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Thread: Science-y question about light spectrum

  1. #1

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    Science-y question about light spectrum

    So if I want lighting around 400nm on the light spectrum, can I combine lights that have peaks at, for example, 380nm and 420nm and get something "in between"? The lights are addiditive, right?

    THe reason I'm asking is because I've discovered a powerful UV light source for collodion that has a narrow peak at 360nm, while collodion's sensitivity is 380-420nm, so I want to combine my UV light with some blue light to get an "inbetween" nm. Or at least I'm thinking about it.

  2. #2

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    Re: Science-y question about light spectrum

    Look at the graph of the light source output - the output across the light sources entire spectrum. The peak value alone is insufficient information. You need to know how narrow your narrow source really is.

  3. #3

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    Re: Science-y question about light spectrum

    Quote Originally Posted by BrianShaw View Post
    Look at the graph of the light source output - the output across the light sources entire spectrum. The peak value alone is insufficient information. You need to know how narrow your narrow source really is.
    Its pretty narrow.
    High Pressure Mercury Black Light from PHILIPS HPW 125W
    "The UV output is almost monochromatic centred around the 365.5nm line."
    Ironically I see from various graphs that it also has a peak in the red...

  4. #4

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    Re: Science-y question about light spectrum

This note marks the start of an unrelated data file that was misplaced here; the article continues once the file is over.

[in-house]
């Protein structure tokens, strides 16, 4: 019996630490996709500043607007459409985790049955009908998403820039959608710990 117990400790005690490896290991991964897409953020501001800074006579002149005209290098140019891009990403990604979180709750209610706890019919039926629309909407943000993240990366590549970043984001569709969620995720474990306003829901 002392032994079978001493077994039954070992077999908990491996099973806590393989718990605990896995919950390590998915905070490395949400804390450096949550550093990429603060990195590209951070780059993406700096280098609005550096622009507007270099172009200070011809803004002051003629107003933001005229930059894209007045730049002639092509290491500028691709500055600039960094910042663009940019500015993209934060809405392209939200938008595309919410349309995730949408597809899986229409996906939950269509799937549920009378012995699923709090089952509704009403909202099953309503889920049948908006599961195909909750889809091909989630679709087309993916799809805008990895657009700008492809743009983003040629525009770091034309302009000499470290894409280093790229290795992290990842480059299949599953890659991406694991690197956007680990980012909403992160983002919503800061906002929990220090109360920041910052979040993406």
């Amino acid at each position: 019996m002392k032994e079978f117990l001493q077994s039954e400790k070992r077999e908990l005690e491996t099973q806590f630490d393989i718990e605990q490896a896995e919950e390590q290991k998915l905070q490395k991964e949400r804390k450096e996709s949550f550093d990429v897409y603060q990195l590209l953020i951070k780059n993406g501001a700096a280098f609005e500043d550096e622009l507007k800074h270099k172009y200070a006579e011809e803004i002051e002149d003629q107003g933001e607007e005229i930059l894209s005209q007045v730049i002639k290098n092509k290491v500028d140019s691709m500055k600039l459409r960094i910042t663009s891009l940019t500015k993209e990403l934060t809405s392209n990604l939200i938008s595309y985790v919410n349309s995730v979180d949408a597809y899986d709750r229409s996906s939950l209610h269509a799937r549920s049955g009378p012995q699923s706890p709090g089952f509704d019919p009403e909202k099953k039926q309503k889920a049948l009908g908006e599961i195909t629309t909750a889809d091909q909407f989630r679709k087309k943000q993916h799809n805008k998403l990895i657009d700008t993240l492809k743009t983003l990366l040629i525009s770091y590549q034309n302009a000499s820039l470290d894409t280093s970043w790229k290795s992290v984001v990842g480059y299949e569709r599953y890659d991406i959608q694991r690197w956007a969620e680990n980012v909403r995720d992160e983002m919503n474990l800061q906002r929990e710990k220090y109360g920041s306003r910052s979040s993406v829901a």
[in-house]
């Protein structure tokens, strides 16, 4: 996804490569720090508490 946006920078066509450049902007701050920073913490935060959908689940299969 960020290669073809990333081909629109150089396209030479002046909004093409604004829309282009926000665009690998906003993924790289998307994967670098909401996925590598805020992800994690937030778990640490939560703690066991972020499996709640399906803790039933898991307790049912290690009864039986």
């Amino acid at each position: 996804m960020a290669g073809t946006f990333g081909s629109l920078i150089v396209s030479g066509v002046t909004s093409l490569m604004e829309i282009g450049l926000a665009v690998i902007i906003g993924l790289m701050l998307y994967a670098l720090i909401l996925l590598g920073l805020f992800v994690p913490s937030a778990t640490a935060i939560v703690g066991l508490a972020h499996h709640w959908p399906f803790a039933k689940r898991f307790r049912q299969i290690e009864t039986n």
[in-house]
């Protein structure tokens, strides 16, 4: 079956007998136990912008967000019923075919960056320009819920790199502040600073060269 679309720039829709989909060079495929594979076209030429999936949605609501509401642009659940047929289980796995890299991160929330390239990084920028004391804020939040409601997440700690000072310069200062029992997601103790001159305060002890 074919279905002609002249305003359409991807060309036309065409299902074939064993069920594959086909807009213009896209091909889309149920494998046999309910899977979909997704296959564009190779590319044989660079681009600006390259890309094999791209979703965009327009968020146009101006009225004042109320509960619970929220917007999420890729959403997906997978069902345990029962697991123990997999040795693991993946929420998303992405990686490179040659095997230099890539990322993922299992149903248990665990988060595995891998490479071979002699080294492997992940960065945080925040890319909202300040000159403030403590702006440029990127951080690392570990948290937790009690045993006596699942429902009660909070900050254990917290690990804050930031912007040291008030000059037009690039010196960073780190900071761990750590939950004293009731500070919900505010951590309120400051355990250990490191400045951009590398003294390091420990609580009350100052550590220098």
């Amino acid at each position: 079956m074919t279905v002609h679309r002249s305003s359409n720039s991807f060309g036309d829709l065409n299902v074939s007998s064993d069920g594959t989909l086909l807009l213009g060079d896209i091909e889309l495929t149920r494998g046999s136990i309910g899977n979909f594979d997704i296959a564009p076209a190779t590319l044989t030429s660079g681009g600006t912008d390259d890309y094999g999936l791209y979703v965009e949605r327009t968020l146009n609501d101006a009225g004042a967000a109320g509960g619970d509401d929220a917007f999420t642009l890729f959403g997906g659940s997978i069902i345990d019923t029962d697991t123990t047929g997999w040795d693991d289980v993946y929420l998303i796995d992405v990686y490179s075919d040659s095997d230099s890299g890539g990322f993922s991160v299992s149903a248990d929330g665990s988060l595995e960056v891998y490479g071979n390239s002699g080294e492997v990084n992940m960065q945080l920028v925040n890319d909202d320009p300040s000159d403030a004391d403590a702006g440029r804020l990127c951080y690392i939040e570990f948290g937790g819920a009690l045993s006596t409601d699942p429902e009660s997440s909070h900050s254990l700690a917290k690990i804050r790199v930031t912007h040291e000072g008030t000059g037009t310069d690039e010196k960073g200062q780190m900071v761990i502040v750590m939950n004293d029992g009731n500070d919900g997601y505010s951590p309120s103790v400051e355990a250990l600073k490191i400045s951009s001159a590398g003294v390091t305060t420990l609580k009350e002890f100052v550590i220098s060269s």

... OK, but with what kind of fall-off? Is it really "sharp cutting" - e.g. no light emissions lower than 365 and none above 366 (for example). How do you know it is 'pretty narrow' if you don't have a plot of its output, and specifically how narrow they are conveying by that description?


    Do you have a notion of how much light you think you need at 380 to 400, or do you just want more than you think this source will provide. if the latter, then the answer is 'sure, light is additive" and you still need to experiment to figure out what you exposure times are in the various lighting conditiions.

  5. #5

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    Re: Science-y question about light spectrum

    Agree with Brian, the part that would contribute to collodion exposure would presumably be the integral over the curve from 380-420. "narrow peak" would suggest a small contribution. So, it's not like using a mired calculator for lighting.

  6. #6

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    Re: Science-y question about light spectrum

    Quote Originally Posted by cyrus View Post
    Ironically I see from various graphs that it also has a peak in the red...
    We're typing over each other at this point... so what does the graph show for the 380 - 420 band? Lots of emission, no emission, or just a lot less than in the peaks?

  7. #7

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    Re: Science-y question about light spectrum

    See this and then scoot down all the way to headings "Black Light/Ultraviolet" and then "Mercury UV Spectrum"

    Seems that a regular, clear high pressure Mercury lamp is my best bet

  8. #8

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    Re: Science-y question about light spectrum

    That's the one I'd start experimenting with.

  9. #9

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    Re: Science-y question about light spectrum

    Danke _ think I'll get a 400 watt bulb and screw around - i have a fixture for 400 wat UV mercury lights but will try with a clear bulb

    Now just have to figure out how many amps that would draw so I dont blow a fuze. . .

  10. #10

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    Re: Science-y question about light spectrum

    As I said, the impact of most of these lighting curves on exposure time requires experimentation. Once that data is known adding more is possible - double the light sources probably halves the exposure time... distance being equal. But it could also build heat...

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